The solution provider said about 50 percent of new sales have shifted from hard drive-based storage to SSDs. "New technologies like deduplication and compression are helping drive demand," the solution provider said. "And hyper-converged infrastructure works better with all-flash architectures."

Gautam Shah, president of Colfax International, a Sunnyvale, Calif.-based solution provider, said his company is lucky in that it managed to secure enough supply to last through at least part of the shortage.

"You'd have to have been blind to not have heard of or seen the shortage," Shah told CRN. "There have been lots of reports. People who listened prepared themselves in advance. The lead time today can range from zero days to up to four weeks. You can't plan in advance for demand for all SKUs. So you plan for your bread-and-butter SKUs."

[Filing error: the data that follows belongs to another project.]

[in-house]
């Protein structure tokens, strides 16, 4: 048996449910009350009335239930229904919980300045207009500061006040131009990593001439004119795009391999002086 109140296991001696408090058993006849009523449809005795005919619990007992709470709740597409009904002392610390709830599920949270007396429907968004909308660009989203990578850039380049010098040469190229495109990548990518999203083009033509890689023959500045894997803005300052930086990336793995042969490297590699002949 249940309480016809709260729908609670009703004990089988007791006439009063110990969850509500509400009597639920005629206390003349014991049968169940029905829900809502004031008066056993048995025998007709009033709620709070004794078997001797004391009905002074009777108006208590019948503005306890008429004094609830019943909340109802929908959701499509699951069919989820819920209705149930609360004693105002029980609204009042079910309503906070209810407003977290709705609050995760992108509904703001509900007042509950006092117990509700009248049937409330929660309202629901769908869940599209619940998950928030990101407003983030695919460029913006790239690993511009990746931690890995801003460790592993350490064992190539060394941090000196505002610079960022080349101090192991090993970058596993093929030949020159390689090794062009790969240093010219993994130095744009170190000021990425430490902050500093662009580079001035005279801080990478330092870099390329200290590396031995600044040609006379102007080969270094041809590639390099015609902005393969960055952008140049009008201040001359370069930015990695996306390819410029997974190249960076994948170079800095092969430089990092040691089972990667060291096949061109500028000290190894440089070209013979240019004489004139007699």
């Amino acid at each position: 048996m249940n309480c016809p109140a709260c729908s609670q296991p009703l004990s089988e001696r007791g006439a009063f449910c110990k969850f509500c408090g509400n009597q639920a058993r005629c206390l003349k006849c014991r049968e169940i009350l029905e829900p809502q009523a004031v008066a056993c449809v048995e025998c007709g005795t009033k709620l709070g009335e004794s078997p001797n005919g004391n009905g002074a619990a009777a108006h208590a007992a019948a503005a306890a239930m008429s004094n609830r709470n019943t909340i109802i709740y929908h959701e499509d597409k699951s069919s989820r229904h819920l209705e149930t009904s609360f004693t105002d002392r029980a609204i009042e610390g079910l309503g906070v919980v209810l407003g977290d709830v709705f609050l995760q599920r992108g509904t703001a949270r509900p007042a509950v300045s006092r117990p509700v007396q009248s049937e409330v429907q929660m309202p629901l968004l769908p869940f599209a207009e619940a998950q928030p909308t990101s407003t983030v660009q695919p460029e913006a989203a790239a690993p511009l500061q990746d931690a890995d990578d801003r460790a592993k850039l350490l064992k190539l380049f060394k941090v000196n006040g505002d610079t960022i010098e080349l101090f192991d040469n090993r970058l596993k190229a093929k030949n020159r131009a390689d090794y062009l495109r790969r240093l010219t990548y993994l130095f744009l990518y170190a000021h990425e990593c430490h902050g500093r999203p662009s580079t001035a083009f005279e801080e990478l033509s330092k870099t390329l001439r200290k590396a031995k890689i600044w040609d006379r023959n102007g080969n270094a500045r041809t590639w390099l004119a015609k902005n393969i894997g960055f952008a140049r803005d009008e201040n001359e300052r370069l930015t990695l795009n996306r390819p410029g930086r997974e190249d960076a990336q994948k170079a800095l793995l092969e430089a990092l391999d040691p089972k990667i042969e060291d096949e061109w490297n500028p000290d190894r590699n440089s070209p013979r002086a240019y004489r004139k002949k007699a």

On the client side, Silicon East's Harrison said he is particularly wary of the SSD market's impact on his business as Intel's next-generation NUC (Next Unit of Computing) small form factor PC hits the market in April. Silicon East integrates Intel NUCs and resells them, but without access to SSDs, the company won't be able to bring the products to market, he said.

Harrison said that the Intel SSD 540s was also unavailable through other distributors, including Tech Data and Ingram Micro. Neither distributor was available to respond to CRN's request for comment by publication time.